May 15, 2015 / 1:38 PM / 4 years ago

Texas bill to hinder gay marriage dies in statehouse

AUSTIN, Texas (Reuters) - Republican-backed legislation to put new blockades on same-sex marriage in Texas died in the statehouse on Friday after failing to win approval by a midnight deadline amid stalling tactics by the Democratic minority.

A box of cupcakes are seen topped with icons of same-sex couples at City Hall in San Francisco, June 29, 2013. REUTERS/Stephen Lam

The bill, called the “Preservation of Sovereignty and Marriage Act,” would block clerk’s offices in the state’s 254 counties from using tax money to issue licenses for same-sex weddings in the most-populous Republican-controlled U.S. state.

Socially conservative backers have said the measure allows the state to exert its rights regarding marriage. The bill’s demise comes as the U.S. Supreme Court is expected to decide next month whether same-sex marriage will be legal nationwide.

Its sponsor, Republican Cecil Bell, told reporters he was angry at the way it was defeated and will still push for the rights of Texas to block same-sex marriage.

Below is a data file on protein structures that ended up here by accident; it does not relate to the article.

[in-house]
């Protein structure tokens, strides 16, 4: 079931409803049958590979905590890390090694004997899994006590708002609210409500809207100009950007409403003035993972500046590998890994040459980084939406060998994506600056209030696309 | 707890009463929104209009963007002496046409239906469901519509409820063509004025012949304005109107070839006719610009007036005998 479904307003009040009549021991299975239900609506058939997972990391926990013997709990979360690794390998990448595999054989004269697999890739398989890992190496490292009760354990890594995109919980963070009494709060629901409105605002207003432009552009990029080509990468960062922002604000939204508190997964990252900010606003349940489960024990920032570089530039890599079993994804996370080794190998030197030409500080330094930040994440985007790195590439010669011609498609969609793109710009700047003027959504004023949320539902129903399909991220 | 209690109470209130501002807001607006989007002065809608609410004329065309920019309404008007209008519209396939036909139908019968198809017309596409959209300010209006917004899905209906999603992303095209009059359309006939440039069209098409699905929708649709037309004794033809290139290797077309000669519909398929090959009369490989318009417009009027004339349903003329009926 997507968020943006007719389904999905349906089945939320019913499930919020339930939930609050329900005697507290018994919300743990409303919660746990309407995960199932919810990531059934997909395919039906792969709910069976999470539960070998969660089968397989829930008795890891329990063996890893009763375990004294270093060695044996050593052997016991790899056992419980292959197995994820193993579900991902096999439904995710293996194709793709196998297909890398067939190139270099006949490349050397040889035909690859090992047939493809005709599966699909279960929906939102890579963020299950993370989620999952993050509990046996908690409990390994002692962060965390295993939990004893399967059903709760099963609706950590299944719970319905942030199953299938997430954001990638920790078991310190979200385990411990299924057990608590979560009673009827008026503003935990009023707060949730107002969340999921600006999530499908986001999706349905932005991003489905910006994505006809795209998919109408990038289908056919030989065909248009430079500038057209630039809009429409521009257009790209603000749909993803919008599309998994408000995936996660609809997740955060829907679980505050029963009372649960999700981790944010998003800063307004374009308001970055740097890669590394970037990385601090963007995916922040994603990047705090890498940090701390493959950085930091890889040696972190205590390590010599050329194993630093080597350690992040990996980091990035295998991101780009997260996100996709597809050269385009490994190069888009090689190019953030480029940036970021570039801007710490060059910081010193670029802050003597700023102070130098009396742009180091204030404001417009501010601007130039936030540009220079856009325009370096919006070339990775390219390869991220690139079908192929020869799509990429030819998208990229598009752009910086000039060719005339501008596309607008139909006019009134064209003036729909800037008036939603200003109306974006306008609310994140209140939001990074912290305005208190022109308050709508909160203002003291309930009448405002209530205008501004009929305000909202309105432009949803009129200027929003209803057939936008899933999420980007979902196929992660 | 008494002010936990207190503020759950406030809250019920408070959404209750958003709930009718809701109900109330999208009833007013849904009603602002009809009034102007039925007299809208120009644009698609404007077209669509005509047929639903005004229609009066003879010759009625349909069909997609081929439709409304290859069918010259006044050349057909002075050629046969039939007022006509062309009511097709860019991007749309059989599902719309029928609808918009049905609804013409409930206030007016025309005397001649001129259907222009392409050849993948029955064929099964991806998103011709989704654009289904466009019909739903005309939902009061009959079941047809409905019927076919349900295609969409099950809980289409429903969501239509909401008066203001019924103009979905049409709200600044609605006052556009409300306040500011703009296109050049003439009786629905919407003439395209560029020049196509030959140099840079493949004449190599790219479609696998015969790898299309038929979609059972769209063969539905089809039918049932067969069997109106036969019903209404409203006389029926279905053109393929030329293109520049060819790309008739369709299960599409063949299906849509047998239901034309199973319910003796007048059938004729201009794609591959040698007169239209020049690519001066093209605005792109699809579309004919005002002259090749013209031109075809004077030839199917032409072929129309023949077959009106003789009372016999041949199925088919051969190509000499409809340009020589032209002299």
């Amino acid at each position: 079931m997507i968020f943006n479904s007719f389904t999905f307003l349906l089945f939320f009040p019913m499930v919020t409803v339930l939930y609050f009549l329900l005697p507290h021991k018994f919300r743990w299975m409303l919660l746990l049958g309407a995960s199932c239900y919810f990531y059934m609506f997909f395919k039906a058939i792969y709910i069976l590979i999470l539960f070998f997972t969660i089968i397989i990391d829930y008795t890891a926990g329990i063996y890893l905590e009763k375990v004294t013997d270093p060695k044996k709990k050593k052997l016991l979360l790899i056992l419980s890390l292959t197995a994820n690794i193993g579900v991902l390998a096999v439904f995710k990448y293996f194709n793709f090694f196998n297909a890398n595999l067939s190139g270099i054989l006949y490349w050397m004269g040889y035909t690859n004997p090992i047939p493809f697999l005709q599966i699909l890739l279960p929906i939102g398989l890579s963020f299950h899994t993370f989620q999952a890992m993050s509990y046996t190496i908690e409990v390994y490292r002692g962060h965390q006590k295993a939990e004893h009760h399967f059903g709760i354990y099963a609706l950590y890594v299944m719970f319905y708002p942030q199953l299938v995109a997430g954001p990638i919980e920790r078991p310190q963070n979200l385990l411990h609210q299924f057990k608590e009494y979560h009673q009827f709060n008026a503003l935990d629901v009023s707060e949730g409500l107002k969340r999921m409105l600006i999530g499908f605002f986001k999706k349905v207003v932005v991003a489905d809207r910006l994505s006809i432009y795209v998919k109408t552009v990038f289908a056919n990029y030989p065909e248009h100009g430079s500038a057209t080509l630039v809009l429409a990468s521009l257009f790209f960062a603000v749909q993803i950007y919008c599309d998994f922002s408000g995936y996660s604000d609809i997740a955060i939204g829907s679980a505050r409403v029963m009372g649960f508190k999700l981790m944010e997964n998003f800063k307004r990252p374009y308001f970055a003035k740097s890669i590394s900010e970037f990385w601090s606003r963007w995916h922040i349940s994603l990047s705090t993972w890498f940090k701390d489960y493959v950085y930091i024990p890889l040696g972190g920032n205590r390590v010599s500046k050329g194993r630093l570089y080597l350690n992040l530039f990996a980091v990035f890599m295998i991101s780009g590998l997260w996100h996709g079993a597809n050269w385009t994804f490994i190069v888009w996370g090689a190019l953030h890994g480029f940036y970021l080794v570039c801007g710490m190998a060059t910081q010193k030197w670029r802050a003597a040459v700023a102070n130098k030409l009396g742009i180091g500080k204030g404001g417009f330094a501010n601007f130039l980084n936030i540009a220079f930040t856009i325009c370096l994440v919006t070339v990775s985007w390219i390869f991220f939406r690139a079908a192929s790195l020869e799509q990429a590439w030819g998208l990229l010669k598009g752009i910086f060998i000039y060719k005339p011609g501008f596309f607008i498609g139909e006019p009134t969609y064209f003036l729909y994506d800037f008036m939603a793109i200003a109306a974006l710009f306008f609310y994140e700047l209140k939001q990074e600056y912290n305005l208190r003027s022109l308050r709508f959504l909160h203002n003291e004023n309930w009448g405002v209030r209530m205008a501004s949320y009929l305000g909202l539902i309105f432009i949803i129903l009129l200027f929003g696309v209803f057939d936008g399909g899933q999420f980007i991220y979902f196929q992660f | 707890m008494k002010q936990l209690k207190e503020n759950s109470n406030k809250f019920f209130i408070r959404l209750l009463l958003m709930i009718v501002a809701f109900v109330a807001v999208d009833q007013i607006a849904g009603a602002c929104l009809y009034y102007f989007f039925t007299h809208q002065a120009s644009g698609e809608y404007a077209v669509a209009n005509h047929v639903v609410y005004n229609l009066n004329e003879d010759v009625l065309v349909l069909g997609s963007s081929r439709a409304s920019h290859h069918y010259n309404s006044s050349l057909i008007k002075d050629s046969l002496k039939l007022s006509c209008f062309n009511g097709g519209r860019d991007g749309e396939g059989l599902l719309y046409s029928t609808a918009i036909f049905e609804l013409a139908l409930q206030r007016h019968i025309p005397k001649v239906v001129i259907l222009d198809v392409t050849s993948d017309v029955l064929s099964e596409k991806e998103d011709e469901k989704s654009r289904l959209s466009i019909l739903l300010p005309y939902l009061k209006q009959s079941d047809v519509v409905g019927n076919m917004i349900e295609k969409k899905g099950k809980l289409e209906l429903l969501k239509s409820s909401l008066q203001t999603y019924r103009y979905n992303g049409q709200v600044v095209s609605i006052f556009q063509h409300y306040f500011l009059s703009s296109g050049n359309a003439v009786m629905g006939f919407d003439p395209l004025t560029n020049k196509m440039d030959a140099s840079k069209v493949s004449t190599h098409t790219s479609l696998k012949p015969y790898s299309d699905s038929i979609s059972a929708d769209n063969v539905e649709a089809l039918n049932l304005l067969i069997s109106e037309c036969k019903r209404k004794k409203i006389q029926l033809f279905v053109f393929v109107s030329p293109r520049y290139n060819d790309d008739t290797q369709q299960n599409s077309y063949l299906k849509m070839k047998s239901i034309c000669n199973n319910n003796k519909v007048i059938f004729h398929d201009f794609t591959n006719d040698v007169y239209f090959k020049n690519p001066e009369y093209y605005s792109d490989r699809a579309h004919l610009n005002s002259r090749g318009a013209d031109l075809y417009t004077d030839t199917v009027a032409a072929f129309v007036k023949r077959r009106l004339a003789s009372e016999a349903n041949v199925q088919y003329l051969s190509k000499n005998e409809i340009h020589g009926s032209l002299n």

“I don’t believe that standing up for sovereignty is a partisan issue,” he was quoted as saying by the Dallas Morning News.

Critics applauded the move that halted what they said was a deplorable and divisive bill.

“Bad actors will continue to push their discrimination legislation, including as amendments to other bills, until the final gavel. So we’re not letting our guard down now,” said Kathy Miller, president, of the left-leaning advocacy group Texas Freedom Network.

About a decade ago, Texas voters approved a state constitutional amendment that only allows marriage between a man and a woman. Current Republican leaders have said they will fight to enforce the ban on same-sex marriage.

The bi-annual Texas legislative session ends in about two weeks. All bills, except the budget, that did not pass in the Texas House of Representatives before Friday are not allowed to proceed.

Before gay marriage became legal in the liberal northeastern state of Massachusetts in 2004, it was not permitted in any state. Now it is legal in 37 states and Washington.

Reporting by Jon Herskovitz; Editing by Susan Heavey

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